We are going to use a two-stage DCF model, which, as the name states, takes into account two stages of growth. The first stage is generally a higher growth period which levels off heading towards the terminal value, captured in the second ‘steady growth’ period. To begin with we have to get estimates of the next five years of cash flows. Where possible I use analyst estimates, but when these aren’t available I have extrapolated the previous free cash flow (FCF) from the year before. For this growth rate I used the average annual growth rate over the past five years, but capped at a reasonable level. I then discount this to its value today and sum up the total to get the present value of these cash flows.
5-year cash flow forecast
|Levered FCF ($, Millions)||$652.44||$1.18k||$1.33k||$1.46k||$1.61k|
|Source||Analyst x19||Analyst x21||Analyst x22||Analyst x11||Extrapolated @ (10.11%)|
|Present Value Discounted @ 13.55%||$574.60||$913.00||$906.69||$878.06||$851.45|
Present Value of 5-year Cash Flow (PVCF)= US$4.12b
After calculating the present value of future cash flows in the intial 5-year period we need to calculate the Terminal Value, which accounts for all the future cash flows beyond the first stage. The Gordon Growth formula is used to calculate Terminal Value at an annual growth rate equal to the 10-year government bond rate of 7.7%. We discount this to today’s value at a cost of equity of 13.5%.
Terminal Value (TV) = FCF2022 × (1 + g) ÷ (r – g) = US$1.61b × (1 + 7.7%) ÷ (13.5% – 7.7%) = US$29.77b
Present Value of Terminal Value (PVTV) = TV / (1 + r)5 = US$29.77b ÷ ( 1 + 13.5%)5 = US$15.77b
The total value, or equity value, is then the sum of the present value of the cash flows, which in this case is US$19.90b. The last step is to then divide the equity value by the number of shares outstanding. If the stock is an depositary receipt (represents a specified number of shares in a foreign corporation) then we use the equivalent number. This results in an intrinsic value in the company’s reported currency of $14.29. However, HCLTECH’s primary listing is in India, and 1 share of HCLTECH in USD represents 68.795 ( USD/ INR) share of BSE:532281, so the intrinsic value per share in INR is ₹982.97. Relative to the current share price of ₹921.05, the stock is about right, perhaps slightly undervalued at a 6.30% discount to what it is available for right now.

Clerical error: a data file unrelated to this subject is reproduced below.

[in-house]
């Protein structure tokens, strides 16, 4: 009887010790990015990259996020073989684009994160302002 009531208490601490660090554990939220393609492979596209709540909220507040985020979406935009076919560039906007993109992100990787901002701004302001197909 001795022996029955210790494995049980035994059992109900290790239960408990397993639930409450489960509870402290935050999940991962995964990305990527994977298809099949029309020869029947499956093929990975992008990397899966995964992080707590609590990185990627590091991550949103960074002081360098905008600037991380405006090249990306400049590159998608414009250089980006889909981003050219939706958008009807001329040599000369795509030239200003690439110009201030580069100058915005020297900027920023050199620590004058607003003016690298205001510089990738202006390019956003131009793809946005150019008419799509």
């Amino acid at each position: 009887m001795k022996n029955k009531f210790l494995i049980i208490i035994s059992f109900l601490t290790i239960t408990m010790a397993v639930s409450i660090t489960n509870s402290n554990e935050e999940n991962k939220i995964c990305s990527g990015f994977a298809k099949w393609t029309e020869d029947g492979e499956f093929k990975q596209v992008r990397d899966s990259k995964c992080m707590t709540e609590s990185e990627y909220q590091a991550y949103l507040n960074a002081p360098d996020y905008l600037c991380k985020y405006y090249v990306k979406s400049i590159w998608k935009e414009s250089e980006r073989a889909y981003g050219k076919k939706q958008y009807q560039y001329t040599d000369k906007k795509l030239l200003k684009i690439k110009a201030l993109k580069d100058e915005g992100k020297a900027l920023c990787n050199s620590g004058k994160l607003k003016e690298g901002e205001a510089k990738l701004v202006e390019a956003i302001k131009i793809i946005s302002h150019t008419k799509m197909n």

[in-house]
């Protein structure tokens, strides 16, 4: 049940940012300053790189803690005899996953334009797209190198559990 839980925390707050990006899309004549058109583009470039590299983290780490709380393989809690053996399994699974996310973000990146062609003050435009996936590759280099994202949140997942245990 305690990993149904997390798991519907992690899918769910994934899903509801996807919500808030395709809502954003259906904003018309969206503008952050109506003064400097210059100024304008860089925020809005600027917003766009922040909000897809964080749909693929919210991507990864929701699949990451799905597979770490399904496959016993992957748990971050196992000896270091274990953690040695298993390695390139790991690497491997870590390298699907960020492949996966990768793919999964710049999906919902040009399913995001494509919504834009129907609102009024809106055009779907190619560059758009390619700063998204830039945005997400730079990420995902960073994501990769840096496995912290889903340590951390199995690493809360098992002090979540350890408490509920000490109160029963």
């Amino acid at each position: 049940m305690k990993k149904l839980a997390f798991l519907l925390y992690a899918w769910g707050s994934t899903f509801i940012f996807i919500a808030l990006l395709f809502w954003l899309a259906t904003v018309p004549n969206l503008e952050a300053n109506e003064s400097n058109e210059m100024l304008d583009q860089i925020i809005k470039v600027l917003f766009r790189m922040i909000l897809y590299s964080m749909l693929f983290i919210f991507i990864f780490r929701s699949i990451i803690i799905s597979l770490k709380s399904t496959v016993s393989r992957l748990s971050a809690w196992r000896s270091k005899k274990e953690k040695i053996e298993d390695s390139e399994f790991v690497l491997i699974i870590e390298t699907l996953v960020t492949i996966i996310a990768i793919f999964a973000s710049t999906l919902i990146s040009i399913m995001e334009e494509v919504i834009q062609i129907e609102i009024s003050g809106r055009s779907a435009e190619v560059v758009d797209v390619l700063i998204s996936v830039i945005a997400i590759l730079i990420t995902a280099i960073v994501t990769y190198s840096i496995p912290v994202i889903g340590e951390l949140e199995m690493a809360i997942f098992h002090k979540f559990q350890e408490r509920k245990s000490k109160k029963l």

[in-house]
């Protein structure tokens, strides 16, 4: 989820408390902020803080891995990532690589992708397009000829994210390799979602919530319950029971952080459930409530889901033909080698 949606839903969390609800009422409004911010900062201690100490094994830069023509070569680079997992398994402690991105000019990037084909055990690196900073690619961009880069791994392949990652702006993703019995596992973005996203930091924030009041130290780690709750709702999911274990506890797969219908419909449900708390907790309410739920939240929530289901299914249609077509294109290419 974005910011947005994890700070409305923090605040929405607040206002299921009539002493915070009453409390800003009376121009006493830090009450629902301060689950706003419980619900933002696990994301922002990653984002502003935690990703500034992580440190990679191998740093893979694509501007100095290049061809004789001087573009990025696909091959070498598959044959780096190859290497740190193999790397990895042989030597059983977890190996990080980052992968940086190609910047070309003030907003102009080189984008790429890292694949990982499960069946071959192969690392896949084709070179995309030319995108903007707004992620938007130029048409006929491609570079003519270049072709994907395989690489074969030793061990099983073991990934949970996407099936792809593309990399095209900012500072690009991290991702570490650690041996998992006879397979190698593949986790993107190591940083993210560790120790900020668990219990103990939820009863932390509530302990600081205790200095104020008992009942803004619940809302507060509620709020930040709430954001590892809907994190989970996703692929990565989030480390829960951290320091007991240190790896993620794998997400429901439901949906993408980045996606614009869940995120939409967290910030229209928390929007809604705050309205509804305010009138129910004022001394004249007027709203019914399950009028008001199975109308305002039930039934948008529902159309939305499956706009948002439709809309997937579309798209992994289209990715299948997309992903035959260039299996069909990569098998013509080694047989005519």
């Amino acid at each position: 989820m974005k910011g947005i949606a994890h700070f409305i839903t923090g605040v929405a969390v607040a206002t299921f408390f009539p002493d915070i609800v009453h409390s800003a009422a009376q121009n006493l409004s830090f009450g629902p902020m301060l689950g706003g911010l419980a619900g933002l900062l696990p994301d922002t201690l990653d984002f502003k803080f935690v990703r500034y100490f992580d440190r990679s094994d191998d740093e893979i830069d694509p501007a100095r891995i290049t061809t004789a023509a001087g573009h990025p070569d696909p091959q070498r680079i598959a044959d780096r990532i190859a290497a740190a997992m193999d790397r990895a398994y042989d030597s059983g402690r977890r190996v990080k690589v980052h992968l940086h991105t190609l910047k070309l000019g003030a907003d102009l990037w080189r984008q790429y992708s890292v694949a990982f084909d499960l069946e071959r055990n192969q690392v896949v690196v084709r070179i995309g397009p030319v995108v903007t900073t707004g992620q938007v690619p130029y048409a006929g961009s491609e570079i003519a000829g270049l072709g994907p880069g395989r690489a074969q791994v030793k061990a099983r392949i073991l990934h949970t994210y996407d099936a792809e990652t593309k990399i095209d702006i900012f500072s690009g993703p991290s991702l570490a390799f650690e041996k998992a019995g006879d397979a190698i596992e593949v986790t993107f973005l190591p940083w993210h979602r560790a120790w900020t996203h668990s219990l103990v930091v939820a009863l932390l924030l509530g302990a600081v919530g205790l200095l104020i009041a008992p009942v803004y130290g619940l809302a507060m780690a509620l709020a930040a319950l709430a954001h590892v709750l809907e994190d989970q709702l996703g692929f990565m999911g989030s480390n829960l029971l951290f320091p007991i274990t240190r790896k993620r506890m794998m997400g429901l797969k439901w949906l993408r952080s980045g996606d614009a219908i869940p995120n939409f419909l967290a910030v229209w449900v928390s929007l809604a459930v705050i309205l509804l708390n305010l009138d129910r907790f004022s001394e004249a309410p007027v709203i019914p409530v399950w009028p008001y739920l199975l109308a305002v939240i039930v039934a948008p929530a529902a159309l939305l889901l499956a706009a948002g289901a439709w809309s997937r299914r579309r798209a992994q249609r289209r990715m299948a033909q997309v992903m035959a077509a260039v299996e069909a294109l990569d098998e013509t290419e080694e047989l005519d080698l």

Now the most important inputs to a discounted cash flow are the discount rate, and of course, the actual cash flows. You don’t have to agree with my inputs, I recommend redoing the calculations yourself and playing with them. Because we are looking at HCL Technologies as potential shareholders, the cost of equity is used as the discount rate, rather than the cost of capital (or weighed average cost of capital, WACC) which accounts for debt. In this calculation I’ve used 13.5%, which is based on a levered beta of 0.800. This is derived from the Bottom-Up Beta method based on comparable companies, with an imposed limit between 0.8 and 2.0, which is a reasonable range for a stable business.
Whilst important, DCF calculation shouldn’t be the only metric you look at when researching a company. For HCLTECH, I’ve put together three key factors you should further research:
- Financial Health: Does HCLTECH have a healthy balance sheet? Take a look at our free balance sheet analysis with six simple checks on key factors like leverage and risk.
- Future Earnings: How does HCLTECH’s growth rate compare to its peers and the wider market? Dig deeper into the analyst consensus number for the upcoming years by interacting with our free analyst growth expectation chart.
- Other High Quality Alternatives: Are there other high quality stocks you could be holding instead of HCLTECH? Explore our interactive list of high quality stocks to get an idea of what else is out there you may be missing!
PS. Simply Wall St does a DCF calculation for every IN stock every 6 hours, so if you want to find the intrinsic value of any other stock just search here.